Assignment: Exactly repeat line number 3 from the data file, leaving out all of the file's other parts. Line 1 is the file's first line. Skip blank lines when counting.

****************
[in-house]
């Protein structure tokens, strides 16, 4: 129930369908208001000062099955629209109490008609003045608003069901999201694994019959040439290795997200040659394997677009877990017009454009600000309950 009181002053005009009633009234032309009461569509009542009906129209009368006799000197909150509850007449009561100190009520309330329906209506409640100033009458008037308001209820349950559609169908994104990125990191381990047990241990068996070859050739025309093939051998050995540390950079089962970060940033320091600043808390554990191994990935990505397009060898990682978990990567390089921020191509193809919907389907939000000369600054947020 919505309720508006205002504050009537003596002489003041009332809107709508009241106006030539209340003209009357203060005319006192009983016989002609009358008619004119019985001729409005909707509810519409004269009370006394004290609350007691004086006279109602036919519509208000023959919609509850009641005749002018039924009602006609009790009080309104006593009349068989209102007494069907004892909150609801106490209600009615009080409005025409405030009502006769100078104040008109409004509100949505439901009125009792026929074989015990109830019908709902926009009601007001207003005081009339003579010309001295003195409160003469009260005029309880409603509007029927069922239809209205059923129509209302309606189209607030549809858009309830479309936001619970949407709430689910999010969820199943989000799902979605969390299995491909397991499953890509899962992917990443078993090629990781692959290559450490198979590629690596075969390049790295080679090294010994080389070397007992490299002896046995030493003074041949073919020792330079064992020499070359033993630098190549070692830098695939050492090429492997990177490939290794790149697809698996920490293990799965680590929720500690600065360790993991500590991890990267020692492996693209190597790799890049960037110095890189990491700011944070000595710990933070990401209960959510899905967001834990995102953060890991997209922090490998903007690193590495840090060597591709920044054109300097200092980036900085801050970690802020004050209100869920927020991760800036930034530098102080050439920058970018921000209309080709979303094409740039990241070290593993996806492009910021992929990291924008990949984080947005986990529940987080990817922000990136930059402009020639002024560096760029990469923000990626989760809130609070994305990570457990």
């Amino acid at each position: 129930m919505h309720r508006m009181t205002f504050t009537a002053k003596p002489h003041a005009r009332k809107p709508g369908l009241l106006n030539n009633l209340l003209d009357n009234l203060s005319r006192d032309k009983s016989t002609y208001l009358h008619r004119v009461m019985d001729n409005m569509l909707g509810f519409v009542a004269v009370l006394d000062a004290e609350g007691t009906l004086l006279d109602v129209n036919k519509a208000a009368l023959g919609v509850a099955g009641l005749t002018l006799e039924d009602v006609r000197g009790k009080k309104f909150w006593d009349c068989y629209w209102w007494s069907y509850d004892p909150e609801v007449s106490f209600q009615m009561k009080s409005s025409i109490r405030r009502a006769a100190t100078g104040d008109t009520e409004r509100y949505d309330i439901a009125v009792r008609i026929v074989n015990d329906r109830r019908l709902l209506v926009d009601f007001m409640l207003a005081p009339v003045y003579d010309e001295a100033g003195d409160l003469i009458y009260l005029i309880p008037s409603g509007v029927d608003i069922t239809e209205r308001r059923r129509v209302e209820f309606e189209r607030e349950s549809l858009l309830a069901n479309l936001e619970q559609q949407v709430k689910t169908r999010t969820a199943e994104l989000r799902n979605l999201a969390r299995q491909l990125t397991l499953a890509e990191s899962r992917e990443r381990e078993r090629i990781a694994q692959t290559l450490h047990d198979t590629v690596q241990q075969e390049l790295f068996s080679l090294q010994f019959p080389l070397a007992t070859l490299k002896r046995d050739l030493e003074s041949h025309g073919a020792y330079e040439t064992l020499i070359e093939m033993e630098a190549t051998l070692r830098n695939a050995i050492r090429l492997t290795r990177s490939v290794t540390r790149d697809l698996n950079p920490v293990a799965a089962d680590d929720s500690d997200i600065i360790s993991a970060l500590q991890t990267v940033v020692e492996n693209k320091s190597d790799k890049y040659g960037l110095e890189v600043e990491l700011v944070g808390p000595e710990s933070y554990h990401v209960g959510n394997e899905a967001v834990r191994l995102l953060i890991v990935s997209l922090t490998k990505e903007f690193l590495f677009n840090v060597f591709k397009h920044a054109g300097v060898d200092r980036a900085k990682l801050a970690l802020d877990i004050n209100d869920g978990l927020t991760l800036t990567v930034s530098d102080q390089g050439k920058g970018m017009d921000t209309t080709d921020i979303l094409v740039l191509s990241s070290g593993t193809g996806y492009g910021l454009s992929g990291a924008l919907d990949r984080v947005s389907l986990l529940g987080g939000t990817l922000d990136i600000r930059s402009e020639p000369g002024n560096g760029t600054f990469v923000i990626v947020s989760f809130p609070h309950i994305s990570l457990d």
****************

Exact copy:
């Amino acid at each position: 129930m919505h309720r508006m009181t205002f504050t009537a002053k003596p002489h003041a005009r009332k809107p709508g369908l009241l106006n030539n009633l209340l003209d009357n009234l203060s005319r006192d032309k009983s016989t002609y208001l009358h008619r004119v009461m019985d001729n409005m569509l909707g509810f519409v009542a004269v009370l006394d000062a004290e609350g007691t009906l004086l006279d109602v129209n036919k519509a208000a009368l023959g919609v509850a099955g009641l005749t002018l006799e039924d009602v006609r000197g009790k009080k309104f909150w006593d009349c068989y629209w209102w007494s069907y509850d004892p909150e609801v007449s106490f209600q009615m009561k009080s409005s025409i109490r405030r009502a006769a100190t100078g104040d008109t009520e409004r509100y949505d309330i439901a009125v009792r008609i026929v074989n015990d329906r109830r019908l709902l209506v926009d009601f007001m409640l207003a005081p009339v003045y003579d010309e001295a100033g003195d409160l003469i009458y009260l005029i309880p008037s409603g509007v029927d608003i069922t239809e209205r308001r059923r129509v209302e209820f309606e189209r607030e349950s549809l858009l309830a069901n479309l936001e619970q559609q949407v709430k689910t169908r999010t969820a199943e994104l989000r799902n979605l999201a969390r299995q491909l990125t397991l499953a890509e990191s899962r992917e990443r381990e078993r090629i990781a694994q692959t290559l450490h047990d198979t590629v690596q241990q075969e390049l790295f068996s080679l090294q010994f019959p080389l070397a007992t070859l490299k002896r046995d050739l030493e003074s041949h025309g073919a020792y330079e040439t064992l020499i070359e093939m033993e630098a190549t051998l070692r830098n695939a050995i050492r090429l492997t290795r990177s490939v290794t540390r790149d697809l698996n950079p920490v293990a799965a089962d680590d929720s500690d997200i600065i360790s993991a970060l500590q991890t990267v940033v020692e492996n693209k320091s190597d790799k890049y040659g960037l110095e890189v600043e990491l700011v944070g808390p000595e710990s933070y554990h990401v209960g959510n394997e899905a967001v834990r191994l995102l953060i890991v990935s997209l922090t490998k990505e903007f690193l590495f677009n840090v060597f591709k397009h920044a054109g300097v060898d200092r980036a900085k990682l801050a970690l802020d877990i004050n209100d869920g978990l927020t991760l800036t990567v930034s530098d102080q390089g050439k920058g970018m017009d921000t209309t080709d921020i979303l094409v740039l191509s990241s070290g593993t193809g996806y492009g910021l454009s992929g990291a924008l919907d990949r984080v947005s389907l986990l529940g987080g939000t990817l922000d990136i600000r930059s402009e020639p000369g002024n560096g760029t600054f990469v923000i990626v947020s989760f809130p609070h309950i994305s990570l457990d």